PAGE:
- Introduction: starting the journey
- Where do I start?
- Why are there files about me?
- How will I feel when I look at files about me?
- What is on the file about me?
- Where else can I go for information about me?
- Who can access records about me?
- Can I access other people's files?
- Have recordkeepers learned anything from the past?
- Getting help to find records about you
- Records Services
What to expect when accessing records about you
Have recordkeepers learned anything from the past?
We now know how important records are for people who were in 'care' as children, in terms of how 'care' leavers construct their identity and make sense of the past. The nature of recordkeeping is changing, and slowly improving. The agencies providing 'care' today now acknowledge the importance of records being meaningful, relevant and helpful for the children in their 'care'.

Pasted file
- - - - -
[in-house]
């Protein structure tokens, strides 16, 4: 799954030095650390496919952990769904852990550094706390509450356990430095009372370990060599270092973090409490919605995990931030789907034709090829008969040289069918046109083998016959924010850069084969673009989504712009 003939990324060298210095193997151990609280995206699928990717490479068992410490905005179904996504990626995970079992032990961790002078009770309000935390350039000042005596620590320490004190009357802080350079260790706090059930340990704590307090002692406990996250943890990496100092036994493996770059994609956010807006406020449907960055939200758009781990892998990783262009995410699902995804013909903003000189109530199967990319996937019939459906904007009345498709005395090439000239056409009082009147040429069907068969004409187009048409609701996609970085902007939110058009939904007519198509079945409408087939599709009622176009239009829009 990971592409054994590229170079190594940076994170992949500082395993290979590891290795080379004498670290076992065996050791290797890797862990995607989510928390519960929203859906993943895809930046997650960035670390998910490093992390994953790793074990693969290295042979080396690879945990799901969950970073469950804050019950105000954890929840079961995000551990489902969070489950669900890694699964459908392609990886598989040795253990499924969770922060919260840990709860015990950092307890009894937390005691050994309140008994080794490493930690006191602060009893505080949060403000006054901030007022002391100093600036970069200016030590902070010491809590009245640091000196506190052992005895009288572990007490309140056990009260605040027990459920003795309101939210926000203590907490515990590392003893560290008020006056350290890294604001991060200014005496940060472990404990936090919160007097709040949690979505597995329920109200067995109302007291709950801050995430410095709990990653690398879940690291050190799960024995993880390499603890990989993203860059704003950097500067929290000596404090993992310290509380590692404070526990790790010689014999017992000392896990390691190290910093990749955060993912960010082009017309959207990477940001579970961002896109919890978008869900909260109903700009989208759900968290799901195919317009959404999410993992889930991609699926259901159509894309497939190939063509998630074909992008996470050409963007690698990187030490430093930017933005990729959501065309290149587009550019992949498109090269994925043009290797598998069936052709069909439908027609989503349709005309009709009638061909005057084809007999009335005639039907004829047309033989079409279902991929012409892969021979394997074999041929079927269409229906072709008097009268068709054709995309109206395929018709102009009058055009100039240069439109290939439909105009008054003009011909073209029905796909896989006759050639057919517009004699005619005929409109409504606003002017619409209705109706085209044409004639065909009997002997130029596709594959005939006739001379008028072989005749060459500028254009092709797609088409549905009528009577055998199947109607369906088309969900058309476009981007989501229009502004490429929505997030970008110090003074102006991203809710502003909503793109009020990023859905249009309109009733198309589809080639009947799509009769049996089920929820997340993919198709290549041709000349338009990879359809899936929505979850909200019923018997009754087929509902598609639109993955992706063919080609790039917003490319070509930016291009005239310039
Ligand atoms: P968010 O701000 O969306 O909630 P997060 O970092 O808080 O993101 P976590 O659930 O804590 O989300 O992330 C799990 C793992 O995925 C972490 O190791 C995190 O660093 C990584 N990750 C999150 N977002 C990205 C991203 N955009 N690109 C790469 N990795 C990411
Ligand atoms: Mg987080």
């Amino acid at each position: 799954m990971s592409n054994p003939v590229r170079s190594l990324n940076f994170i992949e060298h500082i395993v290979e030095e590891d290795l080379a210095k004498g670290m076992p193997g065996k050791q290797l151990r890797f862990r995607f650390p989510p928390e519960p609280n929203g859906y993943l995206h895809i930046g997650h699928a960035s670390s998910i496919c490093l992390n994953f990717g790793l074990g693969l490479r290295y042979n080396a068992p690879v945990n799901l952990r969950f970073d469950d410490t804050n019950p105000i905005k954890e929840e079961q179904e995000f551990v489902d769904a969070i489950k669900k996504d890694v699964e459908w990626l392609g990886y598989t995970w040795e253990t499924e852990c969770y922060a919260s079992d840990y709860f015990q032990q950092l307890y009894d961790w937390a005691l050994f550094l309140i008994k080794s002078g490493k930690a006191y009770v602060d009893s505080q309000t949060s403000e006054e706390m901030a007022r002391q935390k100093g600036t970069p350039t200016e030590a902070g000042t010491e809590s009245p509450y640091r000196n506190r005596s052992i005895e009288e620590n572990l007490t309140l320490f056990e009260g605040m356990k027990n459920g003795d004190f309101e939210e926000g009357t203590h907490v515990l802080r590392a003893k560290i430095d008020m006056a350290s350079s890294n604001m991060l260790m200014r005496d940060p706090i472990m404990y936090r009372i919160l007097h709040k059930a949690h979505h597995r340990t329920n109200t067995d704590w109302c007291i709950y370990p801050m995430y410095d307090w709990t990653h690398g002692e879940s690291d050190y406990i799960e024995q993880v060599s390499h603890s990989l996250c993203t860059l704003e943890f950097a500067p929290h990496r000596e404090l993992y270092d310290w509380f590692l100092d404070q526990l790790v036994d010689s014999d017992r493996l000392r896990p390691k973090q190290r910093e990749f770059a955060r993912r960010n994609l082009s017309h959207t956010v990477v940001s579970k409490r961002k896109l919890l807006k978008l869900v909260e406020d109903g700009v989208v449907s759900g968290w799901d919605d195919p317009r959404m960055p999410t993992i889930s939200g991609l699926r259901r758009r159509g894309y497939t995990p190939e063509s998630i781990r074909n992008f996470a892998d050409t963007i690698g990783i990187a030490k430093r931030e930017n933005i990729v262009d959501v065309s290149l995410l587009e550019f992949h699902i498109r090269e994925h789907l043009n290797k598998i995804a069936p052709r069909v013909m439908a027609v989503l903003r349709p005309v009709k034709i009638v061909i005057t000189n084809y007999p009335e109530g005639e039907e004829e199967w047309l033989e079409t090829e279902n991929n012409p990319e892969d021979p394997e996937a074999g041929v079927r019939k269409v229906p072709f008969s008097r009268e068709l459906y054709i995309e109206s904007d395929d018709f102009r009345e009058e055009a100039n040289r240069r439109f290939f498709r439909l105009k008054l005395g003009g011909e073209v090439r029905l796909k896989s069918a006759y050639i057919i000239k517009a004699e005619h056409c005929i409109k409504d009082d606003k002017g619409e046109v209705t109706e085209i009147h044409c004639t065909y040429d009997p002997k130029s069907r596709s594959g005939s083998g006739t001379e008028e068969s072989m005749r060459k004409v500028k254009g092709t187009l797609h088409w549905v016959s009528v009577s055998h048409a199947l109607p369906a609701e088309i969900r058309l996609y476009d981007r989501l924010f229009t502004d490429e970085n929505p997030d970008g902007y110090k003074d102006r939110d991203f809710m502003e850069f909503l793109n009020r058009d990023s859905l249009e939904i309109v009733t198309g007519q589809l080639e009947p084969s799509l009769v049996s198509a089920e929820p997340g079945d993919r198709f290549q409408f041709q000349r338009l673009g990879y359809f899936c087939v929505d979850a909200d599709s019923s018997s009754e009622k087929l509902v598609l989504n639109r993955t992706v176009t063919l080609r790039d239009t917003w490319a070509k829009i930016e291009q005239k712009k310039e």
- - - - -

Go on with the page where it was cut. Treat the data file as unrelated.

In Victoria, out of home 'care' providers are required to follow the 'Looking After Children (LAC)' framework, which leads to the creation of key records about each child. These records contain information about a child's development, identity, health, family and education during their time in 'care'. 'Life story work' is also growing in popularity.
Representatives of support groups and people who have been in 'care' are helping current providers of 'care' to understand what records can mean and the importance of good, accurate recordkeeping, that gives the perspective of the worker and the client.
The way people access records is changing too. The right to information and the importance of this information in terms of memory, identity is now acknowledged.
The Who Am I? project is working with its partner organisations to investigate how records can be created and preserved in a way that supports the process of identity construction for 'care' leavers.